As you may have noticed from my previous blogs, I have a “term of the blog” at the very end of each. These are relatively popular terms used in ballet and choreography that I thought would be a good intro for today’s blog which is going to talk all about the ballet terminology origin and why dancers or teachers use it.
If you’ve taken a ballet class for a long period of time, one could say you are a little fluent in french. The ballet lingo is translated from french to describe movements, directions, placements, jumps, leaps, etc. It is all referred to as the ballet vocabulary.
Ballet originally started in Italy, but was regularized in France in the 17th century. Therefore, the ballet vocabulary is mainly in french. In ballet class, you have to expect to know the common words and phrases in french in order to keep up. Your teacher might give you a combination consisting of several movements. One example would be a teacher saying “start devant and rombe jambe en dehors for eight counts”. This means “start to the front and ‘ronde jambe’ (a movement where you take your foot from the front and slide it around to the back) from the front to the back for eight counts”. If you don’t know what certain things mean, you will have trouble trying to figure it out as you go.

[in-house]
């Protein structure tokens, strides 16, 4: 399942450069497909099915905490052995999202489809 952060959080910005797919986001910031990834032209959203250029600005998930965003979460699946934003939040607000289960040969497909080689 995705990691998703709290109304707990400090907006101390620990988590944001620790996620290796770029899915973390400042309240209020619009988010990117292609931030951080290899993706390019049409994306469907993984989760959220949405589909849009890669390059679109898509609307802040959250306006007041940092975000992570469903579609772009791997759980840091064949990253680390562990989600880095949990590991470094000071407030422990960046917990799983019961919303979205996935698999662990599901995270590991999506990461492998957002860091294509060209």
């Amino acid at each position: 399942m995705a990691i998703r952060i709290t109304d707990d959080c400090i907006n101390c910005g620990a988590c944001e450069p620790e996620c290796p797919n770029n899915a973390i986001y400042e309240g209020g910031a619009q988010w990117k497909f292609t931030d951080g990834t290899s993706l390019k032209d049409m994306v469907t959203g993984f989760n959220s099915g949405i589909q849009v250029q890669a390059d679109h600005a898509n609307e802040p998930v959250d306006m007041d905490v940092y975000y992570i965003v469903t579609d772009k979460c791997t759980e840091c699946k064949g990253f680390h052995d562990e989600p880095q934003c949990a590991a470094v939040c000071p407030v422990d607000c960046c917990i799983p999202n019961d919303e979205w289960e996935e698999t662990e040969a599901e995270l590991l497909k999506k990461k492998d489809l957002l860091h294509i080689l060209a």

The link below is a link to a very reliable ballet dictionary
Being able to quickly translate the french movements into the english that we all know is important because once you’ve taken ballet for a long period of time and you continue to become more advanced, the movements will become more advanced as well. French is what makes ballet the sophisticated, fancy, and proper dance form as we know it today.
TERM OF THE BLOG:
Fondu – literally meaning “to melt”, when a dancer bends the knee of one supporting leg, causing the upper body to lower, or melt